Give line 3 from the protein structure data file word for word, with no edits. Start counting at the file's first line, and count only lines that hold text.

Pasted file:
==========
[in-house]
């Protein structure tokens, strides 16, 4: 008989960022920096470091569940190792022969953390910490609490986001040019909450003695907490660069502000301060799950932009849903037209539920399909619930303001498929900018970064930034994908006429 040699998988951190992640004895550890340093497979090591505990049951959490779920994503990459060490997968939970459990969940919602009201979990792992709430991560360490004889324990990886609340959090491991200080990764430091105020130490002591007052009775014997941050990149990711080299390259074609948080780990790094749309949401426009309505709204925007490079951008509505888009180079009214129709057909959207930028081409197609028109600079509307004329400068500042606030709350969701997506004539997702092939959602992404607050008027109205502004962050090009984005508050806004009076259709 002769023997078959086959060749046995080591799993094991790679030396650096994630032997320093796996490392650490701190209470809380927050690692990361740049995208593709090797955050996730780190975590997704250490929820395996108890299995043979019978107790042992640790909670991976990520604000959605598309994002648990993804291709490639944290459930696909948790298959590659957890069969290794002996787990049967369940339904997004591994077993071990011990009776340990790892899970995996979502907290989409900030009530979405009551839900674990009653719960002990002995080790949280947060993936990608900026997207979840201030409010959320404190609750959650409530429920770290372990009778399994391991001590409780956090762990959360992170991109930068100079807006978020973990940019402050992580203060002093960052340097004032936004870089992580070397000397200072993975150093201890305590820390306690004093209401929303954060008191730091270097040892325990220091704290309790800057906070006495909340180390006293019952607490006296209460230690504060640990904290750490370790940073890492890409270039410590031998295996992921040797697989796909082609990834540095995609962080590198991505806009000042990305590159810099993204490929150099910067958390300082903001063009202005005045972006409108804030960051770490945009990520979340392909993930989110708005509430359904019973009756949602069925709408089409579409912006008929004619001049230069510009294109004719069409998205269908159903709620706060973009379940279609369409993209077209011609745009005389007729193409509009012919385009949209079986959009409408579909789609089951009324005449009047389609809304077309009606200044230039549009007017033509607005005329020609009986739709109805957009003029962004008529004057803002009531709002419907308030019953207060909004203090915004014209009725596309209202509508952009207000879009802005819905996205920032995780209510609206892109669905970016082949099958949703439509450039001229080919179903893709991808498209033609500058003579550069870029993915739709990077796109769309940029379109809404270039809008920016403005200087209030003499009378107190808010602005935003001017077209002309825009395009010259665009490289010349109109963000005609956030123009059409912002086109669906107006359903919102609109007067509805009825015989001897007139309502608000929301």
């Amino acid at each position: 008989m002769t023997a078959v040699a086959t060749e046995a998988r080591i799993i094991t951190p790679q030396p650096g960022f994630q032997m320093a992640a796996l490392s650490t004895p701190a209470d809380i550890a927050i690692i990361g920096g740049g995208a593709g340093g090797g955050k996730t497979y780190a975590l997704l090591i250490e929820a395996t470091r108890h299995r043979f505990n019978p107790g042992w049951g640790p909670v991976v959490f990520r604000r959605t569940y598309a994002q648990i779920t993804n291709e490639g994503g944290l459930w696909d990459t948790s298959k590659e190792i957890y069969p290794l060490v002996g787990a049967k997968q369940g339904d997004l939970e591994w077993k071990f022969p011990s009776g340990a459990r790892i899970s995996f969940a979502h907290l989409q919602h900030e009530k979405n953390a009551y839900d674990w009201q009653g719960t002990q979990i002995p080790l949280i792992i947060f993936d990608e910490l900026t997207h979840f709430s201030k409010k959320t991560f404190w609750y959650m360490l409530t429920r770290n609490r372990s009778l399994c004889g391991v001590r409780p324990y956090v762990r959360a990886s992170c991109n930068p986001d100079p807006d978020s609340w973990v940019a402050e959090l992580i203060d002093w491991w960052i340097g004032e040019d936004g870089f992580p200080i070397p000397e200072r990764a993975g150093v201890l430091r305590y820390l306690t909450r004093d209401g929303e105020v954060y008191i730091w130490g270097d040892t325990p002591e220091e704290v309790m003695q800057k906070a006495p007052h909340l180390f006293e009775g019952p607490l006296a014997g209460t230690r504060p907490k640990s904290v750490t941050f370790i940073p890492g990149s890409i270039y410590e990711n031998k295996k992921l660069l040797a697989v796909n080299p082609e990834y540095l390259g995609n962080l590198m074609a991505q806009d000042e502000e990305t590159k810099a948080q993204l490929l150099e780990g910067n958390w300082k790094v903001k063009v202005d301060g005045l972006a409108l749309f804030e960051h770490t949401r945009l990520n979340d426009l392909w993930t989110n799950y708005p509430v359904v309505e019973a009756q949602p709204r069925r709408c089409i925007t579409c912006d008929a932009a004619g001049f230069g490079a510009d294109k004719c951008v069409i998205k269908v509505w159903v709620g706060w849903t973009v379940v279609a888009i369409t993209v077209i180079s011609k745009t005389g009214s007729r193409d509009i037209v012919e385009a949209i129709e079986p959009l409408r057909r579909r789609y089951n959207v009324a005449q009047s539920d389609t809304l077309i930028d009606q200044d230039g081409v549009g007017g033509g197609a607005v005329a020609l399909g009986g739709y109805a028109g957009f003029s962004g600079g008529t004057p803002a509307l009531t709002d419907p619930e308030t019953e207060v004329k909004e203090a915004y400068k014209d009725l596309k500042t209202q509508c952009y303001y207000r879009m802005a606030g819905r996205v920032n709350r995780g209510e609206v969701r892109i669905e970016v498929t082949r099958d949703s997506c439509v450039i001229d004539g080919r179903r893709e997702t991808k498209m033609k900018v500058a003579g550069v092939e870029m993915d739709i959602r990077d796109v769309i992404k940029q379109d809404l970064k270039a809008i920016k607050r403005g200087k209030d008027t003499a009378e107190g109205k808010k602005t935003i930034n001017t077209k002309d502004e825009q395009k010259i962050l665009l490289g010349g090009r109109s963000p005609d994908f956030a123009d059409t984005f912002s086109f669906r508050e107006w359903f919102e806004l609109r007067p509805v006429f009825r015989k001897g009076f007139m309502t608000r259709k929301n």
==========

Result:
């Amino acid at each position: 008989m002769t023997a078959v040699a086959t060749e046995a998988r080591i799993i094991t951190p790679q030396p650096g960022f994630q032997m320093a992640a796996l490392s650490t004895p701190a209470d809380i550890a927050i690692i990361g920096g740049g995208a593709g340093g090797g955050k996730t497979y780190a975590l997704l090591i250490e929820a395996t470091r108890h299995r043979f505990n019978p107790g042992w049951g640790p909670v991976v959490f990520r604000r959605t569940y598309a994002q648990i779920t993804n291709e490639g994503g944290l459930w696909d990459t948790s298959k590659e190792i957890y069969p290794l060490v002996g787990a049967k997968q369940g339904d997004l939970e591994w077993k071990f022969p011990s009776g340990a459990r790892i899970s995996f969940a979502h907290l989409q919602h900030e009530k979405n953390a009551y839900d674990w009201q009653g719960t002990q979990i002995p080790l949280i792992i947060f993936d990608e910490l900026t997207h979840f709430s201030k409010k959320t991560f404190w609750y959650m360490l409530t429920r770290n609490r372990s009778l399994c004889g391991v001590r409780p324990y956090v762990r959360a990886s992170c991109n930068p986001d100079p807006d978020s609340w973990v940019a402050e959090l992580i203060d002093w491991w960052i340097g004032e040019d936004g870089f992580p200080i070397p000397e200072r990764a993975g150093v201890l430091r305590y820390l306690t909450r004093d209401g929303e105020v954060y008191i730091w130490g270097d040892t325990p002591e220091e704290v309790m003695q800057k906070a006495p007052h909340l180390f006293e009775g019952p607490l006296a014997g209460t230690r504060p907490k640990s904290v750490t941050f370790i940073p890492g990149s890409i270039y410590e990711n031998k295996k992921l660069l040797a697989v796909n080299p082609e990834y540095l390259g995609n962080l590198m074609a991505q806009d000042e502000e990305t590159k810099a948080q993204l490929l150099e780990g910067n958390w300082k790094v903001k063009v202005d301060g005045l972006a409108l749309f804030e960051h770490t949401r945009l990520n979340d426009l392909w993930t989110n799950y708005p509430v359904v309505e019973a009756q949602p709204r069925r709408c089409i925007t579409c912006d008929a932009a004619g001049f230069g490079a510009d294109k004719c951008v069409i998205k269908v509505w159903v709620g706060w849903t973009v379940v279609a888009i369409t993209v077209i180079s011609k745009t005389g009214s007729r193409d509009i037209v012919e385009a949209i129709e079986p959009l409408r057909r579909r789609y089951n959207v009324a005449q009047s539920d389609t809304l077309i930028d009606q200044d230039g081409v549009g007017g033509g197609a607005v005329a020609l399909g009986g739709y109805a028109g957009f003029s962004g600079g008529t004057p803002a509307l009531t709002d419907p619930e308030t019953e207060v004329k909004e203090a915004y400068k014209d009725l596309k500042t209202q509508c952009y303001y207000r879009m802005a606030g819905r996205v920032n709350r995780g209510e609206v969701r892109i669905e970016v498929t082949r099958d949703s997506c439509v450039i001229d004539g080919r179903r893709e997702t991808k498209m033609k900018v500058a003579g550069v092939e870029m993915d739709i959602r990077d796109v769309i992404k940029q379109d809404l970064k270039a809008i920016k607050r403005g200087k209030d008027t003499a009378e107190g109205k808010k602005t935003i930034n001017t077209k002309d502004e825009q395009k010259i962050l665009l490289g010349g090009r109109s963000p005609d994908f956030a123009d059409t984005f912002s086109f669906r508050e107006w359903f919102e806004l609109r007067p509805v006429f009825r015989k001897g009076f007139m309502t608000r259709k929301n």